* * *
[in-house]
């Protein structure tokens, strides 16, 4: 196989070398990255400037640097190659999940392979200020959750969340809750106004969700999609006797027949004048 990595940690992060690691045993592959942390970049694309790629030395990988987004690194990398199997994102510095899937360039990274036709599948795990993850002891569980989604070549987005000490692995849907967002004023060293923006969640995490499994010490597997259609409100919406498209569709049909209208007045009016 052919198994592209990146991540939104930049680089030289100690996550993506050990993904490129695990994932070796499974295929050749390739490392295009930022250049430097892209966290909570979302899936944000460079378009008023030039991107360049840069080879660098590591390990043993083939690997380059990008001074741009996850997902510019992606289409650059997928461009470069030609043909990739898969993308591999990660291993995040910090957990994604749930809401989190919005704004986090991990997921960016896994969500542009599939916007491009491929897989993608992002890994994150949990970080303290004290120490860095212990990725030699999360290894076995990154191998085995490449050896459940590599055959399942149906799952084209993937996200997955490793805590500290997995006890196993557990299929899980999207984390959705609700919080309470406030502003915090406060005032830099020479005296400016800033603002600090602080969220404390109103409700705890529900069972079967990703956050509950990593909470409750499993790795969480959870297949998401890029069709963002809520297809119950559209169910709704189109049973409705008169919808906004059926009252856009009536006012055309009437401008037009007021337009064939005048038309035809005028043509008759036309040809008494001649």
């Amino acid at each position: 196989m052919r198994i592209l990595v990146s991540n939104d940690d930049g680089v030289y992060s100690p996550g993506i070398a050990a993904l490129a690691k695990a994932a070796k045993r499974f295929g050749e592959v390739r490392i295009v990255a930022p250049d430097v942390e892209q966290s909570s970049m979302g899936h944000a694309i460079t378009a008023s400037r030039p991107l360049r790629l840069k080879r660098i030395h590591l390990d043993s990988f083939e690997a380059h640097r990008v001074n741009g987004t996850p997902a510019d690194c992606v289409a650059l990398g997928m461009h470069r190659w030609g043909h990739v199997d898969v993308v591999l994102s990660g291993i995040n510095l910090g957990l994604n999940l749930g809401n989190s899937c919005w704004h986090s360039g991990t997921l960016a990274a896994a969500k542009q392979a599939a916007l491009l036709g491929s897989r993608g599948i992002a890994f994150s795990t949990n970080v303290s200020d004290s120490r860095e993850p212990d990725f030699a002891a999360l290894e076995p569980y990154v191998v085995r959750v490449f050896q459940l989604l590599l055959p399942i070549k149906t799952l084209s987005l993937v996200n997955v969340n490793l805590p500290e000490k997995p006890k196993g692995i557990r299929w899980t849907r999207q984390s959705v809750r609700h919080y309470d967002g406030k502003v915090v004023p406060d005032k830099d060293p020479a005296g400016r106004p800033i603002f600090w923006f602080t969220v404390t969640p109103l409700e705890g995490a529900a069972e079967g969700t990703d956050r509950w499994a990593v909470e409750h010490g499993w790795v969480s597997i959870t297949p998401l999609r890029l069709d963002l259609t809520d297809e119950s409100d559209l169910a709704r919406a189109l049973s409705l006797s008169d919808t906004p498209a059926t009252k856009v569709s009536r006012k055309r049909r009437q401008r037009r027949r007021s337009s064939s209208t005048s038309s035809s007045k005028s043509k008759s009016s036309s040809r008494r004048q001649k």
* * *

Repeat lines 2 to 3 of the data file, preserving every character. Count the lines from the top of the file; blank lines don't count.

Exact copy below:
């Protein structure tokens, strides 16, 4: 196989070398990255400037640097190659999940392979200020959750969340809750106004969700999609006797027949004048 990595940690992060690691045993592959942390970049694309790629030395990988987004690194990398199997994102510095899937360039990274036709599948795990993850002891569980989604070549987005000490692995849907967002004023060293923006969640995490499994010490597997259609409100919406498209569709049909209208007045009016 052919198994592209990146991540939104930049680089030289100690996550993506050990993904490129695990994932070796499974295929050749390739490392295009930022250049430097892209966290909570979302899936944000460079378009008023030039991107360049840069080879660098590591390990043993083939690997380059990008001074741009996850997902510019992606289409650059997928461009470069030609043909990739898969993308591999990660291993995040910090957990994604749930809401989190919005704004986090991990997921960016896994969500542009599939916007491009491929897989993608992002890994994150949990970080303290004290120490860095212990990725030699999360290894076995990154191998085995490449050896459940590599055959399942149906799952084209993937996200997955490793805590500290997995006890196993557990299929899980999207984390959705609700919080309470406030502003915090406060005032830099020479005296400016800033603002600090602080969220404390109103409700705890529900069972079967990703956050509950990593909470409750499993790795969480959870297949998401890029069709963002809520297809119950559209169910709704189109049973409705008169919808906004059926009252856009009536006012055309009437401008037009007021337009064939005048038309035809005028043509008759036309040809008494001649």
């Amino acid at each position: 196989m052919r198994i592209l990595v990146s991540n939104d940690d930049g680089v030289y992060s100690p996550g993506i070398a050990a993904l490129a690691k695990a994932a070796k045993r499974f295929g050749e592959v390739r490392i295009v990255a930022p250049d430097v942390e892209q966290s909570s970049m979302g899936h944000a694309i460079t378009a008023s400037r030039p991107l360049r790629l840069k080879r660098i030395h590591l390990d043993s990988f083939e690997a380059h640097r990008v001074n741009g987004t996850p997902a510019d690194c992606v289409a650059l990398g997928m461009h470069r190659w030609g043909h990739v199997d898969v993308v591999l994102s990660g291993i995040n510095l910090g957990l994604n999940l749930g809401n989190s899937c919005w704004h986090s360039g991990t997921l960016a990274a896994a969500k542009q392979a599939a916007l491009l036709g491929s897989r993608g599948i992002a890994f994150s795990t949990n970080v303290s200020d004290s120490r860095e993850p212990d990725f030699a002891a999360l290894e076995p569980y990154v191998v085995r959750v490449f050896q459940l989604l590599l055959p399942i070549k149906t799952l084209s987005l993937v996200n997955v969340n490793l805590p500290e000490k997995p006890k196993g692995i557990r299929w899980t849907r999207q984390s959705v809750r609700h919080y309470d967002g406030k502003v915090v004023p406060d005032k830099d060293p020479a005296g400016r106004p800033i603002f600090w923006f602080t969220v404390t969640p109103l409700e705890g995490a529900a069972e079967g969700t990703d956050r509950w499994a990593v909470e409750h010490g499993w790795v969480s597997i959870t297949p998401l999609r890029l069709d963002l259609t809520d297809e119950s409100d559209l169910a709704r919406a189109l049973s409705l006797s008169d919808t906004p498209a059926t009252k856009v569709s009536r006012k055309r049909r009437q401008r037009r027949r007021s337009s064939s209208t005048s038309s035809s007045k005028s043509k008759s009016s036309s040809r008494r004048q001649k």